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Beolover SyncDrive: DC Platter Motor Replacement for Beogram 4002 and 4004 (Type 551x and 552x)

Late Beogram 4002 and the 4004 (Types 551x and 552x), which have DC platter motors instead of the earlier synchronous AC motors usually suff...

Wednesday, April 22, 2015

Beogram 4000: Cleaning of the Tone Arm Carriage Position Switches and a Non-Returning Carriage

Before doing my standard rebuilding steps on the Beogram 4000 that I am currently restoring I decided to make sure the control system works properly. Earlier tests revealed that the arm carriage would not return to the home position if set loose across the platter when no record was present. Essentially, the carriage would run all the way to the center of the record and then stop. If everything is o.k. it should trigger the End Switch (ES) and then return to the home position all the way to the right and turn the turntable off.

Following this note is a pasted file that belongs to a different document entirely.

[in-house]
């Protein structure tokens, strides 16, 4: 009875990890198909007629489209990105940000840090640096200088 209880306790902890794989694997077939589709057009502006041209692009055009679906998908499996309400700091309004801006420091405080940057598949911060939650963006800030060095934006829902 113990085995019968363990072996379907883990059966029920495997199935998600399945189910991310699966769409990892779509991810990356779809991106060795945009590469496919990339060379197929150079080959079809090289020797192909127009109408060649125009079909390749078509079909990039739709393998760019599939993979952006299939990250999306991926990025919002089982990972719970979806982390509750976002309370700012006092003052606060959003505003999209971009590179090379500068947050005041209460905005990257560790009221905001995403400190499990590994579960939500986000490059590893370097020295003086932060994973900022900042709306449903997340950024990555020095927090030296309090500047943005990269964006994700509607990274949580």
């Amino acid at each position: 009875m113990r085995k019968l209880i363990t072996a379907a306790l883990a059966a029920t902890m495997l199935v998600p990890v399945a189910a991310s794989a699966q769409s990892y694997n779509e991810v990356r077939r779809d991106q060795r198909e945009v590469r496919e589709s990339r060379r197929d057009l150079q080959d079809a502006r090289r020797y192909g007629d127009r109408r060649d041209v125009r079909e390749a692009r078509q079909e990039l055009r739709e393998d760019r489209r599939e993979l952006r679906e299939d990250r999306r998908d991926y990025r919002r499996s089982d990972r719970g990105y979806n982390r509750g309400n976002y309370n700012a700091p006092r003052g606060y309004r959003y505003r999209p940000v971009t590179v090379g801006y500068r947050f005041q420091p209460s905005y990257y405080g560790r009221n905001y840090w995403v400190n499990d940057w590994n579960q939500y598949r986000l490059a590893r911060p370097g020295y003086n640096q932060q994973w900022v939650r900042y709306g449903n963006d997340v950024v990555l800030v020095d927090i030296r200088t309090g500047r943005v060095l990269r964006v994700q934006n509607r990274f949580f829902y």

I decided to start tackling this issue by making sure the carriage position switches work properly. I think it is generally a good idea to give these switches some attention, since they are vital for the trouble free operation of this model. It is not too difficult to do, but I thought a video might prove helpful for other enthusiasts when they engage with this beautiful design. So, here we go:

After I was done with cleaning the switches, I tried the carriage run again. And it still did not work! Closer inspection revealed that the spring that activates the ES switch did not fully engage the switch. I removed the spring carrier a second time, and bent this particular spring a bit downwards to give the switch a bit more travel. This fixed the problem, and the carriage now returned if set loose across an empty platter.

However further play with the mechanism revealed that it was still possible to accidentally drive the carriage into an end position where the ES would not be triggered. This condition occurred when using the left-arrow on the keypad to drive the carriage beyond the point where the ES is activated (the arrow key apparently overrides the ES). In this situation the ES released again, and that prevented the carriage from returning after letting the arrow-key go.

This issue was solved by moving the spring that activates the ES a bit to the right on the carrier plate. In effect, this allows to drive the carriage to its physical end point with the arrow key, while not exceeding the turn on zone of the ES switch.

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